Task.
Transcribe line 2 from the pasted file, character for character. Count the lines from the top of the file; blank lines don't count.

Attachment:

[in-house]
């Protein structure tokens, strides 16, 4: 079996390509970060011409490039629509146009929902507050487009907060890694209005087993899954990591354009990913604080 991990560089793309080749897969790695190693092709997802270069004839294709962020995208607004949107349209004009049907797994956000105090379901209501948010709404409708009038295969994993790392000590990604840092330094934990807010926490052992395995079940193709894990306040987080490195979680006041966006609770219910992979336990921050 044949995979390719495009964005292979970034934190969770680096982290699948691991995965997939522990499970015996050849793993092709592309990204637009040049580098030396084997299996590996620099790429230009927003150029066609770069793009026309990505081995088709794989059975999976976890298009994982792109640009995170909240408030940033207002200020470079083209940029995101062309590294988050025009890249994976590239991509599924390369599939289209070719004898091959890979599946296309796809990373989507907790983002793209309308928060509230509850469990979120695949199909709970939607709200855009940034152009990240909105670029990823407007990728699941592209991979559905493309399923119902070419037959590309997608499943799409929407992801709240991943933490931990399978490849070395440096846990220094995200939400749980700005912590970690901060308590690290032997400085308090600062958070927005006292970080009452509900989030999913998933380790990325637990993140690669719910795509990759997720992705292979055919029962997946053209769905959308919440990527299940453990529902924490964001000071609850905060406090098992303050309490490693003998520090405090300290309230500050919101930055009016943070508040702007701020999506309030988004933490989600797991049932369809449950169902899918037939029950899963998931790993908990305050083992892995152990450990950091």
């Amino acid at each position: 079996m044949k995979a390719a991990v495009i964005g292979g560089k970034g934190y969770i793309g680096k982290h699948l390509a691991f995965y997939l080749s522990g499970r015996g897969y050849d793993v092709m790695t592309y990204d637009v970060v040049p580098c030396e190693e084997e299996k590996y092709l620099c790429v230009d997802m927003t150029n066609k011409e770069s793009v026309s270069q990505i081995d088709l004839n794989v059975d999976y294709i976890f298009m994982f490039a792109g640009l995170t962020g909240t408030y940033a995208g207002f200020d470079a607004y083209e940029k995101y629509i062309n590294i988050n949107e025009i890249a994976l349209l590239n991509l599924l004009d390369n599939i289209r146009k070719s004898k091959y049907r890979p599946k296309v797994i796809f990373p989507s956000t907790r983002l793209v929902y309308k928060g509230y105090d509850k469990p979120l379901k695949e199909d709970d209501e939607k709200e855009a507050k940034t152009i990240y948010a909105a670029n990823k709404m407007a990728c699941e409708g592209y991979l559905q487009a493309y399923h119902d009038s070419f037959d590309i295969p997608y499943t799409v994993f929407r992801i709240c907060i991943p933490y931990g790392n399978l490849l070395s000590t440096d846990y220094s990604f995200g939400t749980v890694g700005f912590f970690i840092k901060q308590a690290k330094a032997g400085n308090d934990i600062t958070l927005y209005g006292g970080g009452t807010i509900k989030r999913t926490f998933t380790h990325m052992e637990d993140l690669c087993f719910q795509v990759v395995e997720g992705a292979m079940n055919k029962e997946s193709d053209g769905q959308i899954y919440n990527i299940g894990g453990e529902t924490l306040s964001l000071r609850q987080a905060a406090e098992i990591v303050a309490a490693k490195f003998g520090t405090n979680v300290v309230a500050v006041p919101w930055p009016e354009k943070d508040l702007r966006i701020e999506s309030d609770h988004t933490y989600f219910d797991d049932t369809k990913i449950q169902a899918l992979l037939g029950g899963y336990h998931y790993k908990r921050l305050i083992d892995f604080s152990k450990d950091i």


């Protein structure tokens, strides 16, 4: 079996390509970060011409490039629509146009929902507050487009907060890694209005087993899954990591354009990913604080 991990560089793309080749897969790695190693092709997802270069004839294709962020995208607004949107349209004009049907797994956000105090379901209501948010709404409708009038295969994993790392000590990604840092330094934990807010926490052992395995079940193709894990306040987080490195979680006041966006609770219910992979336990921050 044949995979390719495009964005292979970034934190969770680096982290699948691991995965997939522990499970015996050849793993092709592309990204637009040049580098030396084997299996590996620099790429230009927003150029066609770069793009026309990505081995088709794989059975999976976890298009994982792109640009995170909240408030940033207002200020470079083209940029995101062309590294988050025009890249994976590239991509599924390369599939289209070719004898091959890979599946296309796809990373989507907790983002793209309308928060509230509850469990979120695949199909709970939607709200855009940034152009990240909105670029990823407007990728699941592209991979559905493309399923119902070419037959590309997608499943799409929407992801709240991943933490931990399978490849070395440096846990220094995200939400749980700005912590970690901060308590690290032997400085308090600062958070927005006292970080009452509900989030999913998933380790990325637990993140690669719910795509990759997720992705292979055919029962997946053209769905959308919440990527299940453990529902924490964001000071609850905060406090098992303050309490490693003998520090405090300290309230500050919101930055009016943070508040702007701020999506309030988004933490989600797991049932369809449950169902899918037939029950899963998931790993908990305050083992892995152990450990950091």